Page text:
Darren Barefoot pointed me to a great example of how companies should not respond to criticism in blog comments. He wrote a critical post on the email newsletter company Constant Contact and his readers pointed him to competitors in comments. Then, nearly 1 year later, this entry received 3 comments within 10 minutes, all from "people" touting their positive experiences with Constant Contact. Here's an example:
The thing is, their comments were traceable back to the company (as Darren's red arrows above illustrate). There is a clever person, sitting at a desk at Constant Contact headquarters, adding multiple fake comments to entries like Darren's.
Marketing lessons? Well, they should be obvious:
- Never lie. Youâ€™re going to get caught. Constant Contact should have just left a comment explaining the advantages of their service over the competition, plans for new features, and so forth.
- Join the conversation, donâ€™t try to spin it.
- If youâ€™re going to lie (and you surely shouldnâ€™t), donâ€™t be stupid about it. Understand how the Web works, and that if you comment from your desk at Constant Contact headquarters, that you may be traceable. And Iâ€™m no l33t hax0râ€“the evidence is right there in my notification email from WordPress.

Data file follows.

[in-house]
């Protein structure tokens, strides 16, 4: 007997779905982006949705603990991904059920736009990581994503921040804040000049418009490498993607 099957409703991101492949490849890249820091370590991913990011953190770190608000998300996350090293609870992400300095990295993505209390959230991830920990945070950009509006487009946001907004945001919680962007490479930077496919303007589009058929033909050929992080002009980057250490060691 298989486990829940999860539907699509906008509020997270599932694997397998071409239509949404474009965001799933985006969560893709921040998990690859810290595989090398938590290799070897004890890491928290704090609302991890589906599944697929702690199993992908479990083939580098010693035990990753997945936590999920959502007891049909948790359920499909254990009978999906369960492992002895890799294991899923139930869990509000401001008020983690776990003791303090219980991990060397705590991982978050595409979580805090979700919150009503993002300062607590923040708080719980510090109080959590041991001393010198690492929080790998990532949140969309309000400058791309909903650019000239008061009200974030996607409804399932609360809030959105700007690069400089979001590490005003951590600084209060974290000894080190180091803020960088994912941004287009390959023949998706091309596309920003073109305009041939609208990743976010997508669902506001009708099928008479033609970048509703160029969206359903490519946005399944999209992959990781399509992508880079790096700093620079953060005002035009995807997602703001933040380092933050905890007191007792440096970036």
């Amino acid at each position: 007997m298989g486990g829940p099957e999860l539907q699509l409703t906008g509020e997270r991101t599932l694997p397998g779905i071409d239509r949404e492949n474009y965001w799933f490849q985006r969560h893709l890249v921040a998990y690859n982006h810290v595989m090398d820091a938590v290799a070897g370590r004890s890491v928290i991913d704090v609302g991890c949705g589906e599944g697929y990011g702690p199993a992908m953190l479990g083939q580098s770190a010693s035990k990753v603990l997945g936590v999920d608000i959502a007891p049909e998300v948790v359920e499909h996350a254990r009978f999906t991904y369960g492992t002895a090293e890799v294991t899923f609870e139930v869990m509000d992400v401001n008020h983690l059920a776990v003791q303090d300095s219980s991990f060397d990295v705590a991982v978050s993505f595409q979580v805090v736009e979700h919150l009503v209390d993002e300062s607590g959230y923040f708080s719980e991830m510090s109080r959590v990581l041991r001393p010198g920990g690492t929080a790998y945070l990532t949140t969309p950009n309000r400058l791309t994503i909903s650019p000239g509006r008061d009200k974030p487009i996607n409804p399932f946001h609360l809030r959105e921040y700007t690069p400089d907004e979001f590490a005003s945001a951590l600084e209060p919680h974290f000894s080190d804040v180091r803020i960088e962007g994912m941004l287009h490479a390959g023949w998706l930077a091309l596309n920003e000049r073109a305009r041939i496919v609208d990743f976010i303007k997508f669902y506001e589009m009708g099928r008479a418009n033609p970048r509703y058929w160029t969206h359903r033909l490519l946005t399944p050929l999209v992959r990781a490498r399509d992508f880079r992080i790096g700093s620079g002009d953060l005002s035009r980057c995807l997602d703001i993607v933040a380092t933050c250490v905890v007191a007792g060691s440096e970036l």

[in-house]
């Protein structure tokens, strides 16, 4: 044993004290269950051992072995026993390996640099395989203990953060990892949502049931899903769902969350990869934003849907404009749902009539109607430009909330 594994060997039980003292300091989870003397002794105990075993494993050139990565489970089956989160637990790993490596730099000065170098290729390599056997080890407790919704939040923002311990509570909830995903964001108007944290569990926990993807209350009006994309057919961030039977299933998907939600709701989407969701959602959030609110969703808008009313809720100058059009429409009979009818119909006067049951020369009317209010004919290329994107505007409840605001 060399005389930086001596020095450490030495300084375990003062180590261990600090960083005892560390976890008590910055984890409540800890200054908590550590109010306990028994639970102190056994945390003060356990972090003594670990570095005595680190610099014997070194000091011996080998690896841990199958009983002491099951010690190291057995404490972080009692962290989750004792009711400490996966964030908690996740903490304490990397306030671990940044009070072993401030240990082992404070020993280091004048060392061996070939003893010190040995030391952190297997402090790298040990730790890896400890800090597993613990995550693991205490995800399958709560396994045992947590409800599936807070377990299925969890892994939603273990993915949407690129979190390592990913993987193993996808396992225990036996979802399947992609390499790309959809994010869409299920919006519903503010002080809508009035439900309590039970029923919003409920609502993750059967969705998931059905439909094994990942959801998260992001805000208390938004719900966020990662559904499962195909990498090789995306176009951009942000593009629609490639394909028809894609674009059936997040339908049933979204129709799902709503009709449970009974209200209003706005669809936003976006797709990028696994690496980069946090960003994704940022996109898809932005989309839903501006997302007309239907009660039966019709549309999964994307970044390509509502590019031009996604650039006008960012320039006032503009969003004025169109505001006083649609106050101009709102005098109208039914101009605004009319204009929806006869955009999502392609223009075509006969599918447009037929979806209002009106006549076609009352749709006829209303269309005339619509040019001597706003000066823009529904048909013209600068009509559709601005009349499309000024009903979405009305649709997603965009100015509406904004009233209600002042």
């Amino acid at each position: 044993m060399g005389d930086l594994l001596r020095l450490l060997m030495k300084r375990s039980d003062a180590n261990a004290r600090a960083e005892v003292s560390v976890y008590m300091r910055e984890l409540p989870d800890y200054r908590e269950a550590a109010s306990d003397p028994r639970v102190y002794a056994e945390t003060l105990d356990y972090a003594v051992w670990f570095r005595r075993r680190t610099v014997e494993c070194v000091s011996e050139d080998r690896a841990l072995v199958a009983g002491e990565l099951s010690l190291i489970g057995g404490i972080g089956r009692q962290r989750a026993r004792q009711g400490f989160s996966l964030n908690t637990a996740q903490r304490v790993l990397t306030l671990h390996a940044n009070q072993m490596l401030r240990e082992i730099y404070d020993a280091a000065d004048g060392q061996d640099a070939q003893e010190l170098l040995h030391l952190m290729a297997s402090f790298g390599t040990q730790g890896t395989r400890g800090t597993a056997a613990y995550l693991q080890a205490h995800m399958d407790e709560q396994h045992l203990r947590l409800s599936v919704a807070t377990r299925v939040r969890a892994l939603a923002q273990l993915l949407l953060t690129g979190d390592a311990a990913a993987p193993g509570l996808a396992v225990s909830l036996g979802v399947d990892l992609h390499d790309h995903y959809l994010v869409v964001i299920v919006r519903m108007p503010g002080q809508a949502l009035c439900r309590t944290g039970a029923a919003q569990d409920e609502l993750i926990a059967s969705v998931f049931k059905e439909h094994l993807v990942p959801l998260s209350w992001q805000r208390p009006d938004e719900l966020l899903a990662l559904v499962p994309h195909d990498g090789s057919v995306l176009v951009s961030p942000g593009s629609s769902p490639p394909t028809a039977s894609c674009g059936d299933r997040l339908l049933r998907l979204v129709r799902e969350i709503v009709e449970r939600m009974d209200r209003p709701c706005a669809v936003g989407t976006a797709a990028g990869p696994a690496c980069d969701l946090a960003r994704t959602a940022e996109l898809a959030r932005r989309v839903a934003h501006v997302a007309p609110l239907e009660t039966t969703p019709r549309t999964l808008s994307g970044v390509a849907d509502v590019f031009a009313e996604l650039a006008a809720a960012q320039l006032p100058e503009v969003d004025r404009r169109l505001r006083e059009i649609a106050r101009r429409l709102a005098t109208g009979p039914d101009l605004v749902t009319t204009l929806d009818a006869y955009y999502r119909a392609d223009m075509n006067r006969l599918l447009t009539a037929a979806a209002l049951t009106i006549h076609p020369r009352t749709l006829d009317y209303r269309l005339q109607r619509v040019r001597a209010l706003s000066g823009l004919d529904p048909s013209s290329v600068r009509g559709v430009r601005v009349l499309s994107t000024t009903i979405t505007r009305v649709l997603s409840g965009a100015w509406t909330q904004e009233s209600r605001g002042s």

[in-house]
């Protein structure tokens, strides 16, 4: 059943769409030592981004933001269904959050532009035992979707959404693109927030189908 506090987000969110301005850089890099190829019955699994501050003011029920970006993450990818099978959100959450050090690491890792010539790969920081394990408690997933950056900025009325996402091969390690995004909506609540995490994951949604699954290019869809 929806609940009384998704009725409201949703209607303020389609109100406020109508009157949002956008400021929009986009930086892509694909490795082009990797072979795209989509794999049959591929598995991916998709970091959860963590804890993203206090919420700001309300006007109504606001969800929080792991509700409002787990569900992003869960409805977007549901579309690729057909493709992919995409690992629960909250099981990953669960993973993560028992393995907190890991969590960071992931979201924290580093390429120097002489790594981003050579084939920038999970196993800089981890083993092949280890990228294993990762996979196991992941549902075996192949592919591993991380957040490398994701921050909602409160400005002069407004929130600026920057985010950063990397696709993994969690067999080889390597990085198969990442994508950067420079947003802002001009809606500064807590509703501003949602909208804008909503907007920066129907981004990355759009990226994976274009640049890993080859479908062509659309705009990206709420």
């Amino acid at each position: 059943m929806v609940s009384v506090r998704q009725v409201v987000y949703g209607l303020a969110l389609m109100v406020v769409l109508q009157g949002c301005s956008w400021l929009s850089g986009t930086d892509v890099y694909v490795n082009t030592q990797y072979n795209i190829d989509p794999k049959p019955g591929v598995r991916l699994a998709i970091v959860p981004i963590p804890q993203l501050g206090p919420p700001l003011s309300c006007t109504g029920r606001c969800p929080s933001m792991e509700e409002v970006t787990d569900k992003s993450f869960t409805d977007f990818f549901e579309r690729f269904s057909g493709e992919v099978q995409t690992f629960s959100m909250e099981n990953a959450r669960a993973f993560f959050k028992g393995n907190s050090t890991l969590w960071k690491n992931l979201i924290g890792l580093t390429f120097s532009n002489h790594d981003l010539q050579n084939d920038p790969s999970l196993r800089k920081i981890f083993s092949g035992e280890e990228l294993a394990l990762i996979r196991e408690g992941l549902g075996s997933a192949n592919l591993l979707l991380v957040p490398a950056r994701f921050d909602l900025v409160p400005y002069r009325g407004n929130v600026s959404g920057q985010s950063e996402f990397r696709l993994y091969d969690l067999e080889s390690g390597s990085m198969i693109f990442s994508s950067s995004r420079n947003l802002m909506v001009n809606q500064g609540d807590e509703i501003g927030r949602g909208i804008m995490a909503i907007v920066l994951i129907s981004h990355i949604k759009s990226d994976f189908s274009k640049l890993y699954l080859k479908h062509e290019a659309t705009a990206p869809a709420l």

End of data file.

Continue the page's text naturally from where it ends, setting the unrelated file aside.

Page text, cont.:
This reminds me of Visible Technologies, that I wrote about here . They have touted their "thousands of personas registered with online forums" that can be used to balance negative/critical discussions. Maybe Constant Contact should have teamed up with them so that their lying would not have been as traceable. A match made in heaven
My message: When it comes to dealing with your customer "community" in a responsible and productive way, there are no shortcuts. If you try to take the easy route, you are taking a big risk because you may end up creating more negative feelings and press that you ever imagined. Be real, be honest, be a person.
Case in point, this entry. I am telling my small part of the online world that Constant Contact appears to be making pathetic and dishonest attempts to balance criticism - and proving that Darren may have made the best decision in choosing a competitor, in his case, Campaign Monitor.
Aside: I think Constant Contact's tactic is called "astroturfing", derived from the brand of artificial grass used on sports fields. Artificial grass - articificial grassroots campaigns - I think you get it. More on Wikipedia.